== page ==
SS Petersburg (T-AOT-9101)

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Career (US)
Ordered: 1962
Builder: Bethlehem Steel Sparrows Point Yard, Baltimore, MD.
Sponsored by: Sinclair Oil Co.
Christened: 1963 ST Sinclair Texas
In service: 28 June 1963, Dover Tanker Corp.
Renamed: ST Petersburg, 27 July 1981
Homeport: Alameda, CA
Fate: Ready Reserve Forces
General characteristics
Class and type: Chesapeake Class Tanker
Tonnage: 14,977 long tons
Displacement: 50,063 long tons
Length: 736 ft (224 m)
Beam: 102 ft (31 m)
Draught: 40 ft 1 in (12.22 m)
Speed: 14.5 knots
Complement: Civilian: 38 • Military: 0

SS Petersburg (T-AOT-9101) is one of Military Sealift Command's six United States of America Government-owned Tankers and is part of the 35 ships in the Prepositioning Program. It is part of Maritime Prepositioning Ship Squadron Three. Its normal crew complement is 38 civilians and no military personnel.[1]

SS Petersburg is part of the RRF, but is currently activated for duty with the Prepositioning Program. She is currently berthed at the docks in Alameda, California. Previously she had been serving ten years at the island of Guam. In June 2006, the ship participated in exercise Valiant Shield. While not open to the public for tours she is on the same pier as USS Hornet and can be photographed by passersby.

Originally built in 1963, the Petersburg is one in a fleet of five tankers fitted with an offshore petroleum discharge system. She can carry up to 225,000 BBL of JP8 fuel.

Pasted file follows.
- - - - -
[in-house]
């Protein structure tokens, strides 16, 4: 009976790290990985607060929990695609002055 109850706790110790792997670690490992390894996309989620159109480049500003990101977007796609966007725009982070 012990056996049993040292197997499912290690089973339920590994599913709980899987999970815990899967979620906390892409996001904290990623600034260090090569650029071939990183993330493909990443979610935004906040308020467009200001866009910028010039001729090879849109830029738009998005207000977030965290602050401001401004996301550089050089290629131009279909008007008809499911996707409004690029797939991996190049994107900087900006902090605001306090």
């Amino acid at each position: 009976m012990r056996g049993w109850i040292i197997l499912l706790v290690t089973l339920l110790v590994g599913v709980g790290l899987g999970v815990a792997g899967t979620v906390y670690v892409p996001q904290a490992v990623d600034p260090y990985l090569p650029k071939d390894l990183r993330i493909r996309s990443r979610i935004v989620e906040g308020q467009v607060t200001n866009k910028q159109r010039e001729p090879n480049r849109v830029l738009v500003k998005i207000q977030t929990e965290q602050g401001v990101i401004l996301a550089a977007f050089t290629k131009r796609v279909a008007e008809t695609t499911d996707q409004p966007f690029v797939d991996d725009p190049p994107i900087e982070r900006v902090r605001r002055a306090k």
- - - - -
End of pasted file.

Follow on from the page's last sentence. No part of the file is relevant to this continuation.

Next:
Offshore Petroleum Discharge System (OPDS) provides a semipermanent, all-weather facility for bulk transfer of refined bulk petroleum (e.g., JP5 and JP8) directly from an offshore tanker to a beach termination unit (BTU) located immediately inland from the high watermark. POL then is either transported inland or stored in the beach support area. Major OPDS components are: the OPDS tanker with booster pumps and spread mooring winches, a recoverable single-anchor leg mooring (SALM) to accommodate four tankers up to 70,000 DWT, ship to SALM hose lines, up to four miles of six-inch (internal diameter conduit for pumping to the beach, and two BTUs to interface with the shoreside systems.

Three of the tankers (SS PETERSBURG, SS CHESAPEAKE, and SS MOUNT WASHINGTON) contain a crane and stowage cradles for five OPDS utility boats (OUBs) (modified LCM-6s). OUB equipped tankers carry adequate SLWT outfitting to equip one SLWT as a towtug and one SLWT as a lay repair boat carry one complete tanker terminal, and are equipped with five OUBs to deploy it. These tankers also have a maximum 59 LT capacity crane to load/offload the five OUBs carried onboard.